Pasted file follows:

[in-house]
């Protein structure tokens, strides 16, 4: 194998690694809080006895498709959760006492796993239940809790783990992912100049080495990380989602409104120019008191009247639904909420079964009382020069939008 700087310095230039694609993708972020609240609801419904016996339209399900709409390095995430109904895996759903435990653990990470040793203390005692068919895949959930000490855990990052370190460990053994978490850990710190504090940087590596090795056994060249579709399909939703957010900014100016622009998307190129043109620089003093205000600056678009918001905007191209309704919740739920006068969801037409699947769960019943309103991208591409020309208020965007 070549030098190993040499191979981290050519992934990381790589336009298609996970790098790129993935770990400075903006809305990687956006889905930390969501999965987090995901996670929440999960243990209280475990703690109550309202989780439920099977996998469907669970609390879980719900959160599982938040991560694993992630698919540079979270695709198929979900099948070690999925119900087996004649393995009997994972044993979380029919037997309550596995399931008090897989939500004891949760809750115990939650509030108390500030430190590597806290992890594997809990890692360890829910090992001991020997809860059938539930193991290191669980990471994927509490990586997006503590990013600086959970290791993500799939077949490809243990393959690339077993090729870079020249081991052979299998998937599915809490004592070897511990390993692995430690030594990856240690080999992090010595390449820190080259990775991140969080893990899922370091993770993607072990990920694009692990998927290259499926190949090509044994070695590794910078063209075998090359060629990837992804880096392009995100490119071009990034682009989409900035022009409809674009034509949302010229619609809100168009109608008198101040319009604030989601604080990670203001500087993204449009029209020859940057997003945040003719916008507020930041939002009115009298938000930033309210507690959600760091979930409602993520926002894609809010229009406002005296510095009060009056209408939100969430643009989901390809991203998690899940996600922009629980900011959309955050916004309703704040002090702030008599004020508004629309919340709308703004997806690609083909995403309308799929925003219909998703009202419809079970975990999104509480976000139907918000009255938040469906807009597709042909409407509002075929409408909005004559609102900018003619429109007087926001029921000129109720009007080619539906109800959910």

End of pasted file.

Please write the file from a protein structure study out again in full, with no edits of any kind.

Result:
[in-house]
């Protein structure tokens, strides 16, 4: 194998690694809080006895498709959760006492796993239940809790783990992912100049080495990380989602409104120019008191009247639904909420079964009382020069939008 700087310095230039694609993708972020609240609801419904016996339209399900709409390095995430109904895996759903435990653990990470040793203390005692068919895949959930000490855990990052370190460990053994978490850990710190504090940087590596090795056994060249579709399909939703957010900014100016622009998307190129043109620089003093205000600056678009918001905007191209309704919740739920006068969801037409699947769960019943309103991208591409020309208020965007 070549030098190993040499191979981290050519992934990381790589336009298609996970790098790129993935770990400075903006809305990687956006889905930390969501999965987090995901996670929440999960243990209280475990703690109550309202989780439920099977996998469907669970609390879980719900959160599982938040991560694993992630698919540079979270695709198929979900099948070690999925119900087996004649393995009997994972044993979380029919037997309550596995399931008090897989939500004891949760809750115990939650509030108390500030430190590597806290992890594997809990890692360890829910090992001991020997809860059938539930193991290191669980990471994927509490990586997006503590990013600086959970290791993500799939077949490809243990393959690339077993090729870079020249081991052979299998998937599915809490004592070897511990390993692995430690030594990856240690080999992090010595390449820190080259990775991140969080893990899922370091993770993607072990990920694009692990998927290259499926190949090509044994070695590794910078063209075998090359060629990837992804880096392009995100490119071009990034682009989409900035022009409809674009034509949302010229619609809100168009109608008198101040319009604030989601604080990670203001500087993204449009029209020859940057997003945040003719916008507020930041939002009115009298938000930033309210507690959600760091979930409602993520926002894609809010229009406002005296510095009060009056209408939100969430643009989901390809991203998690899940996600922009629980900011959309955050916004309703704040002090702030008599004020508004629309919340709308703004997806690609083909995403309308799929925003219909998703009202419809079970975990999104509480976000139907918000009255938040469906807009597709042909409407509002075929409408909005004559609102900018003619429109007087926001029921000129109720009007080619539906109800959910």